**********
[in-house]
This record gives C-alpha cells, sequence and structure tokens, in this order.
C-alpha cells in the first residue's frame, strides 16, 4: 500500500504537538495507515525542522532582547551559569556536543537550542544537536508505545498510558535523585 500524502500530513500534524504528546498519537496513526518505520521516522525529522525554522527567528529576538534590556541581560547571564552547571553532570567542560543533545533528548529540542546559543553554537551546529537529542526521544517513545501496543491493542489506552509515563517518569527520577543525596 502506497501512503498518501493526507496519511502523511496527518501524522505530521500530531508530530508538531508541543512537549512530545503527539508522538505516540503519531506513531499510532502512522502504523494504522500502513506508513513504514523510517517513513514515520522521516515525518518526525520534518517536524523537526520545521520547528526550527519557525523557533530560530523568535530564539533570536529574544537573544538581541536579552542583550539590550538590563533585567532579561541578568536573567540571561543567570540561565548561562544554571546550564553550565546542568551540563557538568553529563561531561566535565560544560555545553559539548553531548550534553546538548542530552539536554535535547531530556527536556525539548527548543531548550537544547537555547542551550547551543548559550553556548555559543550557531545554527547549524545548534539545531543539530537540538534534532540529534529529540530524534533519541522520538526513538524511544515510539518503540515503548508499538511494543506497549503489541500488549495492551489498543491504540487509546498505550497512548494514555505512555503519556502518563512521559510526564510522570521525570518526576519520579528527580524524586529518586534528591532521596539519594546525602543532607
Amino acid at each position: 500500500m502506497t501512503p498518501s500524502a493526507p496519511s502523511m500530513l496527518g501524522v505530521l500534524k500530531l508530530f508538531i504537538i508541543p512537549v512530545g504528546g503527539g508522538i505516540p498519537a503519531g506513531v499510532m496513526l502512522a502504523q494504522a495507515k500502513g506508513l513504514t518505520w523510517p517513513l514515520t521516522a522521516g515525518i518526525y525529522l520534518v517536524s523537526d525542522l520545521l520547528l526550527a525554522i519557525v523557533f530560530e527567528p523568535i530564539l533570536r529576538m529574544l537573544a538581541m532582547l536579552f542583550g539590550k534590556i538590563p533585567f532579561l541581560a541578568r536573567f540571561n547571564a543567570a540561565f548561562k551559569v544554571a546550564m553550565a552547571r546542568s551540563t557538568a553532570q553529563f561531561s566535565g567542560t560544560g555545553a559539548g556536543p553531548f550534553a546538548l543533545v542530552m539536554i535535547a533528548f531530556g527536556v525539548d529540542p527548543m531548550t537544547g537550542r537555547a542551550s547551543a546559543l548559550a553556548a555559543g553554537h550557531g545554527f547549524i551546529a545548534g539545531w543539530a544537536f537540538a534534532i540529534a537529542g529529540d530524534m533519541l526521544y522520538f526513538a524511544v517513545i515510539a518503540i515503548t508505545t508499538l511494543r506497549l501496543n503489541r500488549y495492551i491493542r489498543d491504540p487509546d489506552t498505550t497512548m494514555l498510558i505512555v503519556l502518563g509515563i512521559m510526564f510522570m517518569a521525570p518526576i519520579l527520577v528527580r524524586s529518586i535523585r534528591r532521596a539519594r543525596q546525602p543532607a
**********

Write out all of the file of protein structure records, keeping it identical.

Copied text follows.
[in-house]
This record gives C-alpha cells, sequence and structure tokens, in this order.
C-alpha cells in the first residue's frame, strides 16, 4: 500500500504537538495507515525542522532582547551559569556536543537550542544537536508505545498510558535523585 500524502500530513500534524504528546498519537496513526518505520521516522525529522525554522527567528529576538534590556541581560547571564552547571553532570567542560543533545533528548529540542546559543553554537551546529537529542526521544517513545501496543491493542489506552509515563517518569527520577543525596 502506497501512503498518501493526507496519511502523511496527518501524522505530521500530531508530530508538531508541543512537549512530545503527539508522538505516540503519531506513531499510532502512522502504523494504522500502513506508513513504514523510517517513513514515520522521516515525518518526525520534518517536524523537526520545521520547528526550527519557525523557533530560530523568535530564539533570536529574544537573544538581541536579552542583550539590550538590563533585567532579561541578568536573567540571561543567570540561565548561562544554571546550564553550565546542568551540563557538568553529563561531561566535565560544560555545553559539548553531548550534553546538548542530552539536554535535547531530556527536556525539548527548543531548550537544547537555547542551550547551543548559550553556548555559543550557531545554527547549524545548534539545531543539530537540538534534532540529534529529540530524534533519541522520538526513538524511544515510539518503540515503548508499538511494543506497549503489541500488549495492551489498543491504540487509546498505550497512548494514555505512555503519556502518563512521559510526564510522570521525570518526576519520579528527580524524586529518586534528591532521596539519594546525602543532607
Amino acid at each position: 500500500m502506497t501512503p498518501s500524502a493526507p496519511s502523511m500530513l496527518g501524522v505530521l500534524k500530531l508530530f508538531i504537538i508541543p512537549v512530545g504528546g503527539g508522538i505516540p498519537a503519531g506513531v499510532m496513526l502512522a502504523q494504522a495507515k500502513g506508513l513504514t518505520w523510517p517513513l514515520t521516522a522521516g515525518i518526525y525529522l520534518v517536524s523537526d525542522l520545521l520547528l526550527a525554522i519557525v523557533f530560530e527567528p523568535i530564539l533570536r529576538m529574544l537573544a538581541m532582547l536579552f542583550g539590550k534590556i538590563p533585567f532579561l541581560a541578568r536573567f540571561n547571564a543567570a540561565f548561562k551559569v544554571a546550564m553550565a552547571r546542568s551540563t557538568a553532570q553529563f561531561s566535565g567542560t560544560g555545553a559539548g556536543p553531548f550534553a546538548l543533545v542530552m539536554i535535547a533528548f531530556g527536556v525539548d529540542p527548543m531548550t537544547g537550542r537555547a542551550s547551543a546559543l548559550a553556548a555559543g553554537h550557531g545554527f547549524i551546529a545548534g539545531w543539530a544537536f537540538a534534532i540529534a537529542g529529540d530524534m533519541l526521544y522520538f526513538a524511544v517513545i515510539a518503540i515503548t508505545t508499538l511494543r506497549l501496543n503489541r500488549y495492551i491493542r489498543d491504540p487509546d489506552t498505550t497512548m494514555l498510558i505512555v503519556l502518563g509515563i512521559m510526564f510522570m517518569a521525570p518526576i519520579l527520577v528527580r524524586s529518586i535523585r534528591r532521596a539519594r543525596q546525602p543532607a